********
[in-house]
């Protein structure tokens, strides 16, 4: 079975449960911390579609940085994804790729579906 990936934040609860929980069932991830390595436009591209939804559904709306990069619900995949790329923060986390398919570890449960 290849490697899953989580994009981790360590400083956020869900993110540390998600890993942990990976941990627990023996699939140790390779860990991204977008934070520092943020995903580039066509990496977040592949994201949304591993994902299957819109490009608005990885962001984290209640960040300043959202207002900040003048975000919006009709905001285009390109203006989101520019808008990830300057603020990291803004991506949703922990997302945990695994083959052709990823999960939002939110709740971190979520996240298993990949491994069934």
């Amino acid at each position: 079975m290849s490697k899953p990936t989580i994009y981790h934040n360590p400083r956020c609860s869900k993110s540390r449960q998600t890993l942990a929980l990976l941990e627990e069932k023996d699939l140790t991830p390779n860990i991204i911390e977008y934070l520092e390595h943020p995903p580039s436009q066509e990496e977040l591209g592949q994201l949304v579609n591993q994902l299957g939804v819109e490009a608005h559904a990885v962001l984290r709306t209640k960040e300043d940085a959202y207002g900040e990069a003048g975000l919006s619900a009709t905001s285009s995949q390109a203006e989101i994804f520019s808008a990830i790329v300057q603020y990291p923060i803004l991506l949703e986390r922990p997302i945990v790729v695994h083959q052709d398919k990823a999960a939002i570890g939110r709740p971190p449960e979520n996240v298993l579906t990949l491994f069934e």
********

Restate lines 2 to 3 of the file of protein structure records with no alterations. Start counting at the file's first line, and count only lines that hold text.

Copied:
């Protein structure tokens, strides 16, 4: 079975449960911390579609940085994804790729579906 990936934040609860929980069932991830390595436009591209939804559904709306990069619900995949790329923060986390398919570890449960 290849490697899953989580994009981790360590400083956020869900993110540390998600890993942990990976941990627990023996699939140790390779860990991204977008934070520092943020995903580039066509990496977040592949994201949304591993994902299957819109490009608005990885962001984290209640960040300043959202207002900040003048975000919006009709905001285009390109203006989101520019808008990830300057603020990291803004991506949703922990997302945990695994083959052709990823999960939002939110709740971190979520996240298993990949491994069934």
């Amino acid at each position: 079975m290849s490697k899953p990936t989580i994009y981790h934040n360590p400083r956020c609860s869900k993110s540390r449960q998600t890993l942990a929980l990976l941990e627990e069932k023996d699939l140790t991830p390779n860990i991204i911390e977008y934070l520092e390595h943020p995903p580039s436009q066509e990496e977040l591209g592949q994201l949304v579609n591993q994902l299957g939804v819109e490009a608005h559904a990885v962001l984290r709306t209640k960040e300043d940085a959202y207002g900040e990069a003048g975000l919006s619900a009709t905001s285009s995949q390109a203006e989101i994804f520019s808008a990830i790329v300057q603020y990291p923060i803004l991506l949703e986390r922990p997302i945990v790729v695994h083959q052709d398919k990823a999960a939002i570890g939110r709740p971190p449960e979520n996240v298993l579906t990949l491994f069934e």